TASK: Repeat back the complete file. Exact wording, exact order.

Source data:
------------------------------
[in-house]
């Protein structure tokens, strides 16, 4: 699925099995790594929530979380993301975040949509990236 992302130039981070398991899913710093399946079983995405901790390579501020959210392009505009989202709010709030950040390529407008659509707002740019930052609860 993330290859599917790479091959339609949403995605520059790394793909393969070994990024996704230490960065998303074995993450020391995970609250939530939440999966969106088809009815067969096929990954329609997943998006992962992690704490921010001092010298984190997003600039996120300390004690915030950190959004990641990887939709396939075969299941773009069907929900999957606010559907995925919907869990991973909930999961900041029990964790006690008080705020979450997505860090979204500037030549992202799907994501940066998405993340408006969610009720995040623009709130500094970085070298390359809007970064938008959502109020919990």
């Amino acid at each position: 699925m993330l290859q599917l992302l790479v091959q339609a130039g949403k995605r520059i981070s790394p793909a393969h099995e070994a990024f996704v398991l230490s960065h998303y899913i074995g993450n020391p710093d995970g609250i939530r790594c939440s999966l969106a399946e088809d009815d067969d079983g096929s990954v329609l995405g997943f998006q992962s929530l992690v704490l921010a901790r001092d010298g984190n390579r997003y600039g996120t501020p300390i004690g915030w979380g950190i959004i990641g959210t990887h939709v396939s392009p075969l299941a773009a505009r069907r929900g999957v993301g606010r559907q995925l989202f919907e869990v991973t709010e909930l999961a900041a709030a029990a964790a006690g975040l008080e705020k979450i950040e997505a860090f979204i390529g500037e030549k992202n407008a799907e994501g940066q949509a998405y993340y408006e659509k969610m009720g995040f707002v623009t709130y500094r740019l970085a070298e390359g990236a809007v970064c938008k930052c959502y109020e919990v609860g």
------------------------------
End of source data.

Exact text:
[in-house]
């Protein structure tokens, strides 16, 4: 699925099995790594929530979380993301975040949509990236 992302130039981070398991899913710093399946079983995405901790390579501020959210392009505009989202709010709030950040390529407008659509707002740019930052609860 993330290859599917790479091959339609949403995605520059790394793909393969070994990024996704230490960065998303074995993450020391995970609250939530939440999966969106088809009815067969096929990954329609997943998006992962992690704490921010001092010298984190997003600039996120300390004690915030950190959004990641990887939709396939075969299941773009069907929900999957606010559907995925919907869990991973909930999961900041029990964790006690008080705020979450997505860090979204500037030549992202799907994501940066998405993340408006969610009720995040623009709130500094970085070298390359809007970064938008959502109020919990």
């Amino acid at each position: 699925m993330l290859q599917l992302l790479v091959q339609a130039g949403k995605r520059i981070s790394p793909a393969h099995e070994a990024f996704v398991l230490s960065h998303y899913i074995g993450n020391p710093d995970g609250i939530r790594c939440s999966l969106a399946e088809d009815d067969d079983g096929s990954v329609l995405g997943f998006q992962s929530l992690v704490l921010a901790r001092d010298g984190n390579r997003y600039g996120t501020p300390i004690g915030w979380g950190i959004i990641g959210t990887h939709v396939s392009p075969l299941a773009a505009r069907r929900g999957v993301g606010r559907q995925l989202f919907e869990v991973t709010e909930l999961a900041a709030a029990a964790a006690g975040l008080e705020k979450i950040e997505a860090f979204i390529g500037e030549k992202n407008a799907e994501g940066q949509a998405y993340y408006e659509k969610m009720g995040f707002v623009t709130y500094r740019l970085a070298e390359g990236a809007v970064c938008k930052c959502y109020e919990v609860g």